Yes, it’s been a long time since I was here last. Lots of events and work and travel that ended spectacularly (for me) with the 40th annual Frog Level Volunteer Fire Department Parade and Festival. Like water, people seek to find their own level. I’ve found mine, a place where anybody can be in a parade.
I fretted all week about the weather, which had not been kind to me during my various signings and events (book launch party = derecho, bookstore event = 117 degree heat, bookstore event = Obama stumping and bad t-storm). Would my Joe Btfsplk cloud follow me to Frog Level?
We got to the fire station grounds when it was barely light, but the volunteer firemen were stirring five enormous kettles of Brunswick stew with boat paddles. The fire engines were out front, ready to lead the parade, the ladies in the auxiliary were cutting pieces of pie to sell. I set up my table (Rebel and Iva for sale plus free Necco wafers), then wandered around.
The sweet smell of cotton candy drew me to the cotton candy wagon. The man and his wife running the concession invited me in. It was like stepping in a warm spun sugar cloud! Today they were making green and orange colors.
The Centreville Volunteer Fire Department parade and carnival was the highlight of my summers growing up. Turns out, this man’s father put on the concessions and rides for firemen’s carnivals all over Virginia! He traveled with his family (we probably met 50 years ago!) and admitted the carny glitter wears thin when you have to break rides down on a Saturday night in the pouring rain.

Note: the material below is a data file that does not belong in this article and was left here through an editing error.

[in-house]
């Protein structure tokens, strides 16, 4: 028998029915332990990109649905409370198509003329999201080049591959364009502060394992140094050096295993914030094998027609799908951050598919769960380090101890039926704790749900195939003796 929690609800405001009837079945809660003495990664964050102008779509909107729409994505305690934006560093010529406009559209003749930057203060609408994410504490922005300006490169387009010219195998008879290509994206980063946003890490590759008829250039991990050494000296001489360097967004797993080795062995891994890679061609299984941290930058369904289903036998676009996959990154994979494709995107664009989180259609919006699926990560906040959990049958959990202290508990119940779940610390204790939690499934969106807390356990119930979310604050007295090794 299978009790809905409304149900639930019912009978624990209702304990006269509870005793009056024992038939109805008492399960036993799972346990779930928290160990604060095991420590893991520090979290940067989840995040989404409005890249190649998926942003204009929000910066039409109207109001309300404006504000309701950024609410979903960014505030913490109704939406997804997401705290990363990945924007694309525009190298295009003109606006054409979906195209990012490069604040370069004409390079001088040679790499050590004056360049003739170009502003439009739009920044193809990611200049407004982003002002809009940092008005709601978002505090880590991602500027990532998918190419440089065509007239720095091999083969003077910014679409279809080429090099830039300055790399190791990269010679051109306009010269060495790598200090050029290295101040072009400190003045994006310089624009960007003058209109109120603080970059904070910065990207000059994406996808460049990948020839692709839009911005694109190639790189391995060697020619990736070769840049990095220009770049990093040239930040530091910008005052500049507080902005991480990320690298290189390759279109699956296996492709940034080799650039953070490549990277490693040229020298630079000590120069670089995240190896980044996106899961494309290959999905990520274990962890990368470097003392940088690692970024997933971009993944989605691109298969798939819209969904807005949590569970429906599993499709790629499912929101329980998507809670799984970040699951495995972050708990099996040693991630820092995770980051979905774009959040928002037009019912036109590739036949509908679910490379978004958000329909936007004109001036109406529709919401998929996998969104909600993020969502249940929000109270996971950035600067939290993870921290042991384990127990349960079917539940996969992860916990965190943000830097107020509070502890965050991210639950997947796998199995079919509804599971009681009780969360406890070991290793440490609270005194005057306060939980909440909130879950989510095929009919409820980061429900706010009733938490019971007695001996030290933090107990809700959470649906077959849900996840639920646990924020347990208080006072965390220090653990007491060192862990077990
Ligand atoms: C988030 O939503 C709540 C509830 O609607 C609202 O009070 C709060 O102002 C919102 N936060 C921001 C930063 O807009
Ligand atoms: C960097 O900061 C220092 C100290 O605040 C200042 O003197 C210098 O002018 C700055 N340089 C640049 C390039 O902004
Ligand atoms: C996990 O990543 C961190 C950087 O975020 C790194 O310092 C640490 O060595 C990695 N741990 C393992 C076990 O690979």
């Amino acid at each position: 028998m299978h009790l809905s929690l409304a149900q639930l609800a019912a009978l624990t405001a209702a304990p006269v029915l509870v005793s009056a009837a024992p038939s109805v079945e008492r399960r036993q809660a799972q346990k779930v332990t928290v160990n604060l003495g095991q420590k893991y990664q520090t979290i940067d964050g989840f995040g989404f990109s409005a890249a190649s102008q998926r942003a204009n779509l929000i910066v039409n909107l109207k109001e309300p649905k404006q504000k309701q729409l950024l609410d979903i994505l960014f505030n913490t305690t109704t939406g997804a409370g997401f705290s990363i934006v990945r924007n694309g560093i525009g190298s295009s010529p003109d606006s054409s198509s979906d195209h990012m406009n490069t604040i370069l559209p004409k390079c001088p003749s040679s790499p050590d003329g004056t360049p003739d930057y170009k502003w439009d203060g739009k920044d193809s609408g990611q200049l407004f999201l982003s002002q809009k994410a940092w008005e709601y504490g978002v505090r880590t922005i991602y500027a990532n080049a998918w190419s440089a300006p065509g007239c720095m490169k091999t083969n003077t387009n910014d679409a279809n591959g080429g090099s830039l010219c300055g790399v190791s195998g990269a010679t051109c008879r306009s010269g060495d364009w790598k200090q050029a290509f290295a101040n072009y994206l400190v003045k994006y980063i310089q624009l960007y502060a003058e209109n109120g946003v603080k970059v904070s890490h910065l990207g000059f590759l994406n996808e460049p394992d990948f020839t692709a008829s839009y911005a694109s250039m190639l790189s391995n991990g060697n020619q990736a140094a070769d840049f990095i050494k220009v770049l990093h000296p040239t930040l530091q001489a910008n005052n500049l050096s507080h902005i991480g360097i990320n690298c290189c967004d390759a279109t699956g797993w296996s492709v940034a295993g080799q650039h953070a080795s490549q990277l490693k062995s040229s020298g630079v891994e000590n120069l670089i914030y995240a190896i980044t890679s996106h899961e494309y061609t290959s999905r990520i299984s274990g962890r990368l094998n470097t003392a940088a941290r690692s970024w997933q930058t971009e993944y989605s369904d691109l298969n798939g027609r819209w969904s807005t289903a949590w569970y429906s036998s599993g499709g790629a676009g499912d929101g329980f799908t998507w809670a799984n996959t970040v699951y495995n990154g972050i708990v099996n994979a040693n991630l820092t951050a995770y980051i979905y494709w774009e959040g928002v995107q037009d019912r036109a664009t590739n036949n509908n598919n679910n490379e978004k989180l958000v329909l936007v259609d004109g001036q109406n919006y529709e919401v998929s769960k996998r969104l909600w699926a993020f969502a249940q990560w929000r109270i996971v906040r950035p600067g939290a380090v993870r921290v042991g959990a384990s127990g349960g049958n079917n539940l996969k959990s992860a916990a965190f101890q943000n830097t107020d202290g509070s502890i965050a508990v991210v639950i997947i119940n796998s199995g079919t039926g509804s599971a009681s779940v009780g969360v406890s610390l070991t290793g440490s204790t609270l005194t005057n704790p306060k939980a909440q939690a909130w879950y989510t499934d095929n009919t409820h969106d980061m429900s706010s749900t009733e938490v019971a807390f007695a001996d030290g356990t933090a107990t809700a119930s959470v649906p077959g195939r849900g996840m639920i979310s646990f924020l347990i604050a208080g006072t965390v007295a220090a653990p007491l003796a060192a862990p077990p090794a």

It was cloudy and breezy, cooler than we expected, but people came. My sister, her husband, my two nieces, and my two great-nieces. My friend Donna Hopkins came to take these wonderful pictures (a few are mine and you can tell the difference). My great-nieces, Ashley and Sherri, immediately got busy selling my book! Forget Twitter and blog tours–want to sell your book? Get two enthusiastic preteen girls!
Ashley, an animal lover, ran over to the horse and pony trailer before they were unloaded. Both girls, cousins and loyal friends since babyhood, made friends all over the festival grounds and while we waited in the parade line-up.
My husband drove, my brother-in-law rode shotgun, and the rest of us piled in the back of my truck, tricked out with signs provided by my publisher. We were behind a power company rig and in front of an 1955 fire engine. The girls screamed, “Buy this book! Buy this book or you’ll go insane!” all along 301, even when there wasn’t anybody in sight. A 7-year-old boy in the vintage fire truck behind us blew the siren to watch us jump. My sister and I never laughed so hard.
I did sell books, mostly to little girls who were stunned to meet a “real live author.”
The New England Confectionary Company provided Necco wafers for the occasion and, like Rebel and Lacey Jane in the book, girls bonded over rolls of Neccos.
I loved every minute of this event. It’s difficult to say which was my favorite part (okay, the free cotton candy was up there), because it was all good: having my family particpate, having Donna take pictures, taking home Brunswick stew, slices of pumpkin pie and an entire sour cream pound cake.
Back when I was Ashley’s and Sherri’s age and dreaming of being writer, I pictured myself accepting awards in New York City. No award could top this experience in Frog Level.
Anybody can write a book . . .
Anybody can watch a parade . . .
And in Frog Level, anybody can be in a parade . . .